Tuesday, August 30, 2005

Swearing in the classroom

Well, I don't know about your classroom, but there's always lots of swearing in mine. Indeed, my old desk-buddies frequently fell about laughing as students and I engaged in serious academic discussion of the role of different morphological derivations of the f-word in their coursework data.

But this week the issue is getting the Daily Mail a bit hot under the collar. It's an outrage! What are teachers coming to? Standards are falling! The end of the world is nigh! Why? Because one school, clearly vexed to breaking point with a couple of "challenging" classes, has made a new rule. The f-word is to be allowed in the classroom, but only five times per lesson amongst the whole class.

Well, thank goodness I don't teach there, because I suspect that faced with such vexations, I'd be the first person to be expelled for using the f-word more than 5 times an hour. And that was all I thought when I read this article. I'd decided it was such a classic Daily Mail rant-fest that I wouldn't even bother posting it here. But the story has suddenly become much more interesting because the Scotsman has picked up on the story north of the border, where the Scottish Parent Teacher Council is saying that swearing in the classroom is okay. In an interesting take on the subject, they claim classroom behaviour is made worse by over-reactions to what has become a feature of everyday language.

So, now we have a real fight on our hands and material here of interest for language change (is the f-word now a non-taboo feature of everyday language?), language and occupation (should teachers control their own and others' langauge use in this way?), and language debates (check out the opposing points of view). Read it and then come back and vote in the poll on this.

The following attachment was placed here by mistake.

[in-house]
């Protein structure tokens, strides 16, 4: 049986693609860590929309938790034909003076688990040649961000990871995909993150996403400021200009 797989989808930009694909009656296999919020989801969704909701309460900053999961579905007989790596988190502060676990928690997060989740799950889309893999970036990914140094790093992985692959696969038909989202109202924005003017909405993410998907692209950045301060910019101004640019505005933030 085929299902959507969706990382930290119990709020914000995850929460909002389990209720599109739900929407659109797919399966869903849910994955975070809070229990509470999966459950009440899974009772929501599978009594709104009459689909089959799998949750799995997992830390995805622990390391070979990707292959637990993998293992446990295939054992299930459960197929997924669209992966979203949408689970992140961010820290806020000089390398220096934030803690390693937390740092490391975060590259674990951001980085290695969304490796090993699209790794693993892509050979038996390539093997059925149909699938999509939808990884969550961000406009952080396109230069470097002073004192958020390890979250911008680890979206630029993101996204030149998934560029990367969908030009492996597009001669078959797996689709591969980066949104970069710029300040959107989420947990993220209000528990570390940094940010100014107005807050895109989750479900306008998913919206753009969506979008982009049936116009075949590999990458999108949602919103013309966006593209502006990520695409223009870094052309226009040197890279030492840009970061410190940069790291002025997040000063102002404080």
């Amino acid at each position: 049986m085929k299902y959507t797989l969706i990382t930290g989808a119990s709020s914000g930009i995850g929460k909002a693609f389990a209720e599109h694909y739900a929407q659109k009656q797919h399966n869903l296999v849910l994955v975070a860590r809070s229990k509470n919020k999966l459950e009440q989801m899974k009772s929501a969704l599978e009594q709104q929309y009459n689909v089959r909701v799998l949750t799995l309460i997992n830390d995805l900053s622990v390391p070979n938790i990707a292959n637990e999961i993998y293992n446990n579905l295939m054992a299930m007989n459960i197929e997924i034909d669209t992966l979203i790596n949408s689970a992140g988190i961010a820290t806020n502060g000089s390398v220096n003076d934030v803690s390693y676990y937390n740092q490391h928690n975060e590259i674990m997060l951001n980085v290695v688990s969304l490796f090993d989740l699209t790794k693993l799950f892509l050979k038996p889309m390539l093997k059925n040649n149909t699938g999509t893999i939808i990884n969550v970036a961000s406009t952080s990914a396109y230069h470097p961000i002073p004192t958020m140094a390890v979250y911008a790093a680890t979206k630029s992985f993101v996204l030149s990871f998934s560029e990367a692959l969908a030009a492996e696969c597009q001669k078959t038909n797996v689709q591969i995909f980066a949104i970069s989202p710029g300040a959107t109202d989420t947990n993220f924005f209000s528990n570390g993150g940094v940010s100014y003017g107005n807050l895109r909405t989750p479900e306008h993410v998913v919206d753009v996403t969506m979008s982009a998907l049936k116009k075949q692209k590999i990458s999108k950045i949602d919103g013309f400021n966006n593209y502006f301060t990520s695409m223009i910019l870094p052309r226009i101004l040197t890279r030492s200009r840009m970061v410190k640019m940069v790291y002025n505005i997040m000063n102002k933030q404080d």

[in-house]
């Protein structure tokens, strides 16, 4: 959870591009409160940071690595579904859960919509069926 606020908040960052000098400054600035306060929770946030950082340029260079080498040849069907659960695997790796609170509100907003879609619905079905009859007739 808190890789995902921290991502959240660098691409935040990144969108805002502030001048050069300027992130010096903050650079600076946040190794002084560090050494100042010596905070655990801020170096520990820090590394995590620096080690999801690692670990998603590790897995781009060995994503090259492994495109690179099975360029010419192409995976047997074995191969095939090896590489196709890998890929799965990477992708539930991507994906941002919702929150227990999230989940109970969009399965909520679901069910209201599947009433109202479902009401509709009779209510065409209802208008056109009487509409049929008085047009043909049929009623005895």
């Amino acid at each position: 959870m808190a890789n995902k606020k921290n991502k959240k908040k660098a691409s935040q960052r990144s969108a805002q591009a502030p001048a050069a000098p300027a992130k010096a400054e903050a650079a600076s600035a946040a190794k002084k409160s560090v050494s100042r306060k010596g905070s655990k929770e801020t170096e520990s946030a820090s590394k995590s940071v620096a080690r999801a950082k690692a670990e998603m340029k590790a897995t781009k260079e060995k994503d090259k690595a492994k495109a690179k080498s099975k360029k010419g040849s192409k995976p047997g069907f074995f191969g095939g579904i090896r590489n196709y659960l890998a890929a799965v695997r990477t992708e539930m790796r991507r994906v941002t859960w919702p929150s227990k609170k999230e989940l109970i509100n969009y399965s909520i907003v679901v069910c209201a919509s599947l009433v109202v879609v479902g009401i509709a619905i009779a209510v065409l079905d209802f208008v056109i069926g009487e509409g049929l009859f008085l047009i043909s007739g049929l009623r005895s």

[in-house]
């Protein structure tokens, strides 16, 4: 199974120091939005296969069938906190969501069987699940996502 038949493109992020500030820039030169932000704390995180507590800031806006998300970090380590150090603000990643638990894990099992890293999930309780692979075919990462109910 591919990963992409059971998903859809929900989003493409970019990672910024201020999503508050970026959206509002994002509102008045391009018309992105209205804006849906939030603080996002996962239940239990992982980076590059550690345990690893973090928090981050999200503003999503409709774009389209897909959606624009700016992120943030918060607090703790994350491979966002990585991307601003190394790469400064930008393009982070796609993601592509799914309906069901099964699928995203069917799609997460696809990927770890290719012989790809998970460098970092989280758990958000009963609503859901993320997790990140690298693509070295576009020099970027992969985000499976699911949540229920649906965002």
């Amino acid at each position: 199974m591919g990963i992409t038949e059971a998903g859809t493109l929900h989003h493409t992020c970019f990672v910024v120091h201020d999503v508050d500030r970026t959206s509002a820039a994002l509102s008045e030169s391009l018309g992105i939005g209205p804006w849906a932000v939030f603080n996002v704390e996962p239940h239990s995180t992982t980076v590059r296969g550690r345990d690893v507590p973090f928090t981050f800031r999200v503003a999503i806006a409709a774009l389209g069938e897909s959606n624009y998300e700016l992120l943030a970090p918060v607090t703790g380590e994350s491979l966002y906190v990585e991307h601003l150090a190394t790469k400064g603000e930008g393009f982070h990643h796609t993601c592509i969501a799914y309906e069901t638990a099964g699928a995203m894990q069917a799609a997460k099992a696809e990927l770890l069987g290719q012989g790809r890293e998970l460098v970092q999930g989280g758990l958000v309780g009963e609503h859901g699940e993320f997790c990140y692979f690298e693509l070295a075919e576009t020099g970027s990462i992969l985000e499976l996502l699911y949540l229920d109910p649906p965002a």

You can use the f-word in class (but only five times)

Let pupils swear in school, argues parents' group


2 Comments:

At 7:29 pm, Blogger Tim B. said...

Aren't we in a bit of a dilemma here? If the purpose of a taboo word is to shock/offend, then don't we negate its purpose by accepting its use in what might be considered an inappropriate context? I'm happy to swear with the rest of them in the right place - but get very irritated by, e.g., people who flaunt taboo language on clothing in public where people who are more sensitive than I am, or parents of young children, etc., might be made to feel uncomfortable. What about concern for others' feelings? OK, they may not be rational - but taboo language isn't a rational phenomenon, is it?

 
At 2:18 am, Anonymous Anonymous said...

You might argue that one of the key purposes of education is to rob taboos of their strength (part of the drive to critical thinking). Therefore, perhaps plentiful use should be made of the f-word on numerous occasions in the classroom.

I think the "five strikes" rule really doesn't tackle the problem except in a broad awareness raising way, since it still draws a line against swearing, with no better rationale than banning it altogether.

 

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